The prevailing image of China in the economic imagination is a place of ghost cities, empty highways and bridges to nowhere confected by unnecessary infrastructure spending after one of the most Keynesian of stimulus experiments kept the economy going in 2009. To some, the government-sponsored growth was a miracle that enhanced the lives of millions of people. To others it was an orgy of misallocated capital laid out by a centrally run economy—a Monopoly game of government stock price and currency manipulation doomed to fail.
But how accurate is the popular image and what would it mean for the rest of the emerging markets? This is complicated because in the short-term, the pain can become a self-fufilling prophecy. Exchange-traded funds have given hot money investors an unprecedented ability to make imaginary bears real. The Institute for International Finance reportedly pegged the emerging market capital flight for 2015 at $735 billion, seven times the previous year’s number.
According to Riad Younes, portfolio manager at R Squared International Equity Fund, the recent turmoil is simply the global chickens coming home to roost. The U.S. housing bust was just Part 1 of the asset inflation problem caused by low interest rates. Part II is happening now—the end of the commodities supercycle. China has been a voracious consumer of this coal, oil and iron ore, but no more.
Furthermore, its stimulus required a lot of borrowing through state-owned enterprises. The bubble in China for fixed-investment assets was fueled with debt. Debt to GDP is still high, says Younes. (Loans for companies and households was a whopping 207% of GDP in June of 2015, says Bloomberg.) “This is very unsustainable,” he says. “All this debt was taken against investments that were worthless, so we’re going to see a lot of problems.”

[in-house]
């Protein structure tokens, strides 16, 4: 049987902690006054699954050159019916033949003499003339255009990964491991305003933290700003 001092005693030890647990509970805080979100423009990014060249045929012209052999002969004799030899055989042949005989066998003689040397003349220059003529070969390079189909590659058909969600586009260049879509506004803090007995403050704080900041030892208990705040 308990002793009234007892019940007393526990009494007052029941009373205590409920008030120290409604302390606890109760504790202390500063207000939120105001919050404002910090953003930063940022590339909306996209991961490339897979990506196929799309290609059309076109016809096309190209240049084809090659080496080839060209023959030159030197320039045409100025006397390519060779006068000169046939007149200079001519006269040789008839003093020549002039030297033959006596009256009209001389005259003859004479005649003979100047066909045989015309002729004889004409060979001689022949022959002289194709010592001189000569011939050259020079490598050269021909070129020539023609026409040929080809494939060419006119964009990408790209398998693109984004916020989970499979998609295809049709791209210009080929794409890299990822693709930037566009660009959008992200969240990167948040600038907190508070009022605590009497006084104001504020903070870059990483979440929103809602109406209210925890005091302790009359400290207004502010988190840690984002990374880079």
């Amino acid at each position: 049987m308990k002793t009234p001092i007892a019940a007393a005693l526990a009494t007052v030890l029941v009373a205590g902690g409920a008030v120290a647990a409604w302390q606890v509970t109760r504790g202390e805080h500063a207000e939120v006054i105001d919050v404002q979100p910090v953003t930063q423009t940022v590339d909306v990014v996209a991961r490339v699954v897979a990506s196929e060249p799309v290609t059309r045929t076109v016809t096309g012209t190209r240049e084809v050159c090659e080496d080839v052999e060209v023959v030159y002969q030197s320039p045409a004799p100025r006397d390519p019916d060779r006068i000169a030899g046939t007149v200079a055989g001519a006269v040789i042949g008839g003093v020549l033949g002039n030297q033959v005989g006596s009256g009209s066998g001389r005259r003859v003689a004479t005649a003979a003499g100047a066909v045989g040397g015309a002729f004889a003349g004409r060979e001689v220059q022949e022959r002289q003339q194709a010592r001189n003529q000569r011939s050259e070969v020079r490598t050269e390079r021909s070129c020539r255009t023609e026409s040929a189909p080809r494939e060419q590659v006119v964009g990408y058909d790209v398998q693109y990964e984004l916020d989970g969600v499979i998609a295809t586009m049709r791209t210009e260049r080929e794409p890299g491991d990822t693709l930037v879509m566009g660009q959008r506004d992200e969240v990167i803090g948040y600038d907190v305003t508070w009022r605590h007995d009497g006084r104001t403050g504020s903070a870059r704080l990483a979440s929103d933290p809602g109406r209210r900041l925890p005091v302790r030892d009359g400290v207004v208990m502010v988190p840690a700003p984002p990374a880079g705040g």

China has also boasted a policy tool that other countries don’t have: It can tell investors to go into the stock market (making it about patriotism). But that push led to an equity bubble that caused the Shanghai Stock Exchange Composite Index to finally lose almost half its value between June of 2015 and January of 2016, notes Bill Mann, CIO of the Motley Fool Asset Management.
“On a dollar basis it has dropped even more,” says Mann. “One of the underreported stories of the Chinese growth model over the last decade has been that it’s been with a huge amount of debt, particularly to the state owned enterprises. So the Chinese government used its stock market as yet another arm of policy. ”
Fear eventually fed upon itself, he says, and people realized the market wasn’t really based on financial statements. Combine this with China’s meddling with its own currency. The government famously began depreciating its yuan last August, supposedly in a bid to help exporters. The global reaction was swift and merciless and speculators swooped in to take advantage of the differences between China’s onshore and offshore currencies. According to Younes and others, the problem is that China hasn’t had a freely floating currency, so the market doesn’t know what it’s really worth.
To Bert Van Der Walt, portfolio manager at Mirae Asset Global Investments, these growing pains are necessary for China to switch from fixed asset investing to consumption growth and for the rest of the emerging market currencies to find their true legs now that the commodity cycle is over. It’s going to hurt, but he says the growth will be healthier in the future, and that consumption-driven economies will be easier for outside investors to tap into than fixed-asset/infrastructure economies.
But as China moves out of its role as the chief engine of global economic growth, global commodity prices have tanked. Exporters of raw materials are experiencing their own painful adjustment. All suffered currency crises by last September. Brazil lost the most—almost half its value relative to the dollar by some reports.